Ho Chi Minh City to wipe out obstacles for foreign investors

Recommendations on the topic were sent by foreign business associations to the leaders of Ho Chi Minh City in a seminar on February 22 in Ho Chi Minh City.

The suggestions included improving the investment environment, developing the supply chain and high-value production, investing in transport infrastructure, digital transformation, and training facilities, reforming capital markets, and simplifying visa policies.

James Ollen, executive director of AmCham Vietnam in Ho Chi Minh City said, in terms of improving the investment environment, the city needs to apply digital transformation to public management to create a fair and transparent legal environment and a reliable and consistent approval process.

He said, “We suggest that the city creates favourable conditions for AmCham member companies to expand their existing investments and facilities. To improve the capacity of the city’s enterprises to participate in the global supply chain, Vietnam in general, and Ho Chi Minh City in particular, need to implement tax policies that are compatible with those globally. Along with that, Vietnam should apply global standards on accounting, auditing, transfer pricing, and use the pre-agreed process method of determining taxable prices as approved by the National Assembly.”

Foreign investors also asked the city to improve air quality and control noise pollution. Along with that, it needs to invest in more lanes for pedestrians and public transport. AmCham enterprises wish to participate in high-quality healthcare and boost the wellbeing of the people.

To develop supply chains and high-value production, AmCham suggested that the city reform education, adopt policies to promote the localisation of supply chains, and invest in transport infrastructure and logistics. Along with that, essential action solutions should be developed to meet energy security and clean energy transition targets and encourage investment in high-tech research and development.

Foreign investors also highly appreciate the investment plans to improve the transport infrastructure in the south.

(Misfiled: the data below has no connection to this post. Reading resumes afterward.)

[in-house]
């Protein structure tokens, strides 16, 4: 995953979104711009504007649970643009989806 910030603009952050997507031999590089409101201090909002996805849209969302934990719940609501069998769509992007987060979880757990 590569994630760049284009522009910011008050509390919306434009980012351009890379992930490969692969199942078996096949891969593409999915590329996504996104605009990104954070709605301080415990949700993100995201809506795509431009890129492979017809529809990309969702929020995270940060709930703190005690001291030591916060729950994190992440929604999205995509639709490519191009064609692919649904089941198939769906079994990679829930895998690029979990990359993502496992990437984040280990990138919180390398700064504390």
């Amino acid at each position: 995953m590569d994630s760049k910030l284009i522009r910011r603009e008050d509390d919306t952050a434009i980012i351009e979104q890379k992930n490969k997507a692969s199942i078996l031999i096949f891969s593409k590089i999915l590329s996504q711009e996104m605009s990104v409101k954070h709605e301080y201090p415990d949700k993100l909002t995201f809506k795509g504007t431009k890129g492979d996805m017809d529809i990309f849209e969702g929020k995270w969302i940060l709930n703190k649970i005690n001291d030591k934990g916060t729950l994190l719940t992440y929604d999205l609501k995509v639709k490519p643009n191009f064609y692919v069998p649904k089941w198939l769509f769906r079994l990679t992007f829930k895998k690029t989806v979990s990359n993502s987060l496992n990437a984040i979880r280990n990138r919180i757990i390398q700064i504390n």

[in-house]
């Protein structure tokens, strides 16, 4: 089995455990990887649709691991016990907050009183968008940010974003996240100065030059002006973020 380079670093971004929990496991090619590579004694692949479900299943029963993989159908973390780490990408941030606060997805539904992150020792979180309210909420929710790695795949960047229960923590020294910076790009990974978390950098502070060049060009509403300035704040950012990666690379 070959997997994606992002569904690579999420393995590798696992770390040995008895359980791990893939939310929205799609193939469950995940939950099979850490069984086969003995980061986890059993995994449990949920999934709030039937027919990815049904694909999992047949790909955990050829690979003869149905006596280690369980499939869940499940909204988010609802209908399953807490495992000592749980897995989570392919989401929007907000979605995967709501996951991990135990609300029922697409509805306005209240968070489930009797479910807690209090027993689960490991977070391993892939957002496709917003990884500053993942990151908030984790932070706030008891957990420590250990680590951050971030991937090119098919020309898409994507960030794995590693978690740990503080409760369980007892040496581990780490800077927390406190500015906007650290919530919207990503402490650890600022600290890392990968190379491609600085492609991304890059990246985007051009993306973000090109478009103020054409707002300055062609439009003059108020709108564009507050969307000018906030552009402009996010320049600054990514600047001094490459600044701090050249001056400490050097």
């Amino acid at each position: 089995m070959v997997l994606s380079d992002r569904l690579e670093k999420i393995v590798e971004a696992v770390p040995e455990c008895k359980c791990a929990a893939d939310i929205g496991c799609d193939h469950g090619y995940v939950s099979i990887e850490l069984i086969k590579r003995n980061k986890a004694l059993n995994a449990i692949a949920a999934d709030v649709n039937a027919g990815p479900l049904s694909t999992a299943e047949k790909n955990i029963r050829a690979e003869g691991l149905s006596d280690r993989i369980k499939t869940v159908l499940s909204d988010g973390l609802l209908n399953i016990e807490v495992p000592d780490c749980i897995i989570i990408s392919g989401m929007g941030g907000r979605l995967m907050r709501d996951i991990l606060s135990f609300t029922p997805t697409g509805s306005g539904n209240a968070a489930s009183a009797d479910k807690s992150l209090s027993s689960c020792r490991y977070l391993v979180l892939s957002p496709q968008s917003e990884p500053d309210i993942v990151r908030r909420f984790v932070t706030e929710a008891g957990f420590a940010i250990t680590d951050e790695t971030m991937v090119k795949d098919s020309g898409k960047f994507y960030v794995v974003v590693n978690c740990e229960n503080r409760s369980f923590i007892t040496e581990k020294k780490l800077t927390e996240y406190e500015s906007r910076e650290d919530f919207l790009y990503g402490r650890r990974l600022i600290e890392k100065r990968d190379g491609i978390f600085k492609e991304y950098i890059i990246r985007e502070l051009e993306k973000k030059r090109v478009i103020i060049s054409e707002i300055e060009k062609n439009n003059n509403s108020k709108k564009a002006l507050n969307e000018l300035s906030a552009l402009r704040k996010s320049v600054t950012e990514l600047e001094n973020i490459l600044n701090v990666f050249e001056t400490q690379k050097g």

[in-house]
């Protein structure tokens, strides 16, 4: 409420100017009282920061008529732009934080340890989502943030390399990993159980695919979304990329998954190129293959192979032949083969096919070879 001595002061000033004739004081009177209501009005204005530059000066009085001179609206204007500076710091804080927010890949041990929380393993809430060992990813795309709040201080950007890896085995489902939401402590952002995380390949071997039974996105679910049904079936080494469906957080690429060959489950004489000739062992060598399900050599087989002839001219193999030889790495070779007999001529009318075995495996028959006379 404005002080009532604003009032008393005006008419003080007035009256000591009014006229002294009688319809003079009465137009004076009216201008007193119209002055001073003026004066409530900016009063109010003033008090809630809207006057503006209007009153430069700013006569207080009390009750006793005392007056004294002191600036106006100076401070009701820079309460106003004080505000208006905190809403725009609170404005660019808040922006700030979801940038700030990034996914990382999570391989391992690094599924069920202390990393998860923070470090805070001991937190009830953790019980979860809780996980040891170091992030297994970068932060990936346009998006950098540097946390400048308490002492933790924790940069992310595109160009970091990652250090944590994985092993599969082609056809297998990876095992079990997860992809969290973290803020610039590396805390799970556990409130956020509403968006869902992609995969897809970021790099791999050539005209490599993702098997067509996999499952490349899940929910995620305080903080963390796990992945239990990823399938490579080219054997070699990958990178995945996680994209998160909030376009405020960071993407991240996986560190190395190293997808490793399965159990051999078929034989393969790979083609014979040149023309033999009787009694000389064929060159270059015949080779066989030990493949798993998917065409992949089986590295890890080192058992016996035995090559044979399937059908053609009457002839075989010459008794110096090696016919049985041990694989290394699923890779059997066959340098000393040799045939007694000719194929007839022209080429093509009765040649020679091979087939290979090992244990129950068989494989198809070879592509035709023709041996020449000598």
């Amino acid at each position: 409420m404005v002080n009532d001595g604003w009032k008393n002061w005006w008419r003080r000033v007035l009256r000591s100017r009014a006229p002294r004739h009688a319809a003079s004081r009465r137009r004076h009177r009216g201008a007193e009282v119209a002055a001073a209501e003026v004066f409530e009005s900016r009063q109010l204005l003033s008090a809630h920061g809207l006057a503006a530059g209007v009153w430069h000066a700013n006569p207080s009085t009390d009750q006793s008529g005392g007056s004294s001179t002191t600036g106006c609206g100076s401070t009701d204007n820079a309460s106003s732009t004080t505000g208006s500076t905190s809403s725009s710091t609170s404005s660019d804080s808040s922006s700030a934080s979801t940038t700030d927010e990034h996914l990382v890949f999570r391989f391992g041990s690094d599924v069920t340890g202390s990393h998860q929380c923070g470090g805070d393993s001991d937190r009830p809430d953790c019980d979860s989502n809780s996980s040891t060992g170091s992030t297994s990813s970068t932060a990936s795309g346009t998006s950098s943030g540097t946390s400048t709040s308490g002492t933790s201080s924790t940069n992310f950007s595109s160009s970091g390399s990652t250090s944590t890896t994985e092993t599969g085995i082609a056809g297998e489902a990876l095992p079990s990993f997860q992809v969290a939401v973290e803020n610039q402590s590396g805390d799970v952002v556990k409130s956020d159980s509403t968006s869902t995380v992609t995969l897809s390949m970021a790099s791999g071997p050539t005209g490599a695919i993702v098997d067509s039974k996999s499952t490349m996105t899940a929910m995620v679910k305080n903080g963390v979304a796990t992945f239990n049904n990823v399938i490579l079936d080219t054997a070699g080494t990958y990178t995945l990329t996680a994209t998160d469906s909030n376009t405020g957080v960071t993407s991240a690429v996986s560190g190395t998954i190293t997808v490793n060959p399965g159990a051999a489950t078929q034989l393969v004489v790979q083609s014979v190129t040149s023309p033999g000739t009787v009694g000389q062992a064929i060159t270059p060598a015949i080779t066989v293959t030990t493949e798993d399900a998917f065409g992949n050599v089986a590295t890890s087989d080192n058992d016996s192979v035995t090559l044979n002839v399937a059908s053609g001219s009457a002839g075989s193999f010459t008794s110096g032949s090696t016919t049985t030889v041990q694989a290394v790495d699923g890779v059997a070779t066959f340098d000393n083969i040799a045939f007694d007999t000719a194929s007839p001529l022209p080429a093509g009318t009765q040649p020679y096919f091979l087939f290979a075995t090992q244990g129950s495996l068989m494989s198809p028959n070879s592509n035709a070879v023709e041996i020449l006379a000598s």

“However, these plans need to be implemented and accelerated as part of the overall southern supply chain corridor to promote the connectivity of economic zones. A smooth transport system should be stretched from Binh Duong and Dong Nai in the north to Ba Ria-Vung Tau in the south, including links to industrial parks, Long Thanh Airport, Cat Port, and Cai Mep logistics centre. This is much needed to ease the congestion of Ho Chi Minh City and create an opportunity to increase industrial output across the south,” Ollen said.

Regarding licensing procedures for foreign workers, Alain Cany, chairman of the European Chamber of Commerce in Vietnam (EuroCham), reflected that many foreign experts have difficulty when carrying out the procedures to apply for a work permit in Ho Chi Minh City.

“In particular, many international schools in Ho Chi Minh City need to recruit foreign teachers but have to do too many procedures to apply for a work permit even though many of them have been living and working in Ho Chi Minh City for a long time,” said Cany.

Answering questions from representatives of foreign business associations related to the issue of work permits, Nguyen Van Lam, deputy director of Ho Chi Minh City Department of Labour, Invalids and Social Affairs, said that the Department has collected all recommendations on the procedures for granting work permits to foreigners and proposed them to their superiors. Those policies are expected to be amended and simplified very soon.

Speaking at the seminar, Phan Van Mai, Chairman of Ho Chi Minh City People’s Committee, said that suggestions from enterprises will form the basis for the city to propose revisions to improve the current procedures.

“We are ready to listen and solve the problems that businesses face very soon. If the opinion requires interdisciplinary resolution, it will be resolved and responded to within one-month,” Mai said.

“Ho Chi Minh City’s goal by 2025 is to become a smart, modern, and industrial city, maintaining its role as an economic hub of the whole country with per-capita GRDP of $8,500,” concluded Mai.

Vietnam Investment Review